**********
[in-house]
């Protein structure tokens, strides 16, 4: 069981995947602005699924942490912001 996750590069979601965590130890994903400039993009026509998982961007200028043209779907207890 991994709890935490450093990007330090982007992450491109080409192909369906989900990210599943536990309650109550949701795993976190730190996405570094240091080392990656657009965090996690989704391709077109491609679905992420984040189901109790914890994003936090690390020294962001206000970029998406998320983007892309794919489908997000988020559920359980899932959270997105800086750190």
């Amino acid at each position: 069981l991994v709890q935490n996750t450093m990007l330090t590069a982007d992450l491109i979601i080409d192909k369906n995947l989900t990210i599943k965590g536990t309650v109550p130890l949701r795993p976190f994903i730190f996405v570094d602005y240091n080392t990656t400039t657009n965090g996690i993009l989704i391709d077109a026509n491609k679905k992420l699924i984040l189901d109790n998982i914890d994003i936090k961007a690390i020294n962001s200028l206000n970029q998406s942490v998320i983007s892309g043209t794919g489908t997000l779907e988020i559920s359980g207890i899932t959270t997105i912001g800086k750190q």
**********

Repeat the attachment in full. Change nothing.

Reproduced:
[in-house]
């Protein structure tokens, strides 16, 4: 069981995947602005699924942490912001 996750590069979601965590130890994903400039993009026509998982961007200028043209779907207890 991994709890935490450093990007330090982007992450491109080409192909369906989900990210599943536990309650109550949701795993976190730190996405570094240091080392990656657009965090996690989704391709077109491609679905992420984040189901109790914890994003936090690390020294962001206000970029998406998320983007892309794919489908997000988020559920359980899932959270997105800086750190």
């Amino acid at each position: 069981l991994v709890q935490n996750t450093m990007l330090t590069a982007d992450l491109i979601i080409d192909k369906n995947l989900t990210i599943k965590g536990t309650v109550p130890l949701r795993p976190f994903i730190f996405v570094d602005y240091n080392t990656t400039t657009n965090g996690i993009l989704i391709d077109a026509n491609k679905k992420l699924i984040l189901d109790n998982i914890d994003i936090k961007a690390i020294n962001s200028l206000n970029q998406s942490v998320i983007s892309g043209t794919g489908t997000l779907e988020i559920s359980g207890i899932t959270t997105i912001g800086k750190q």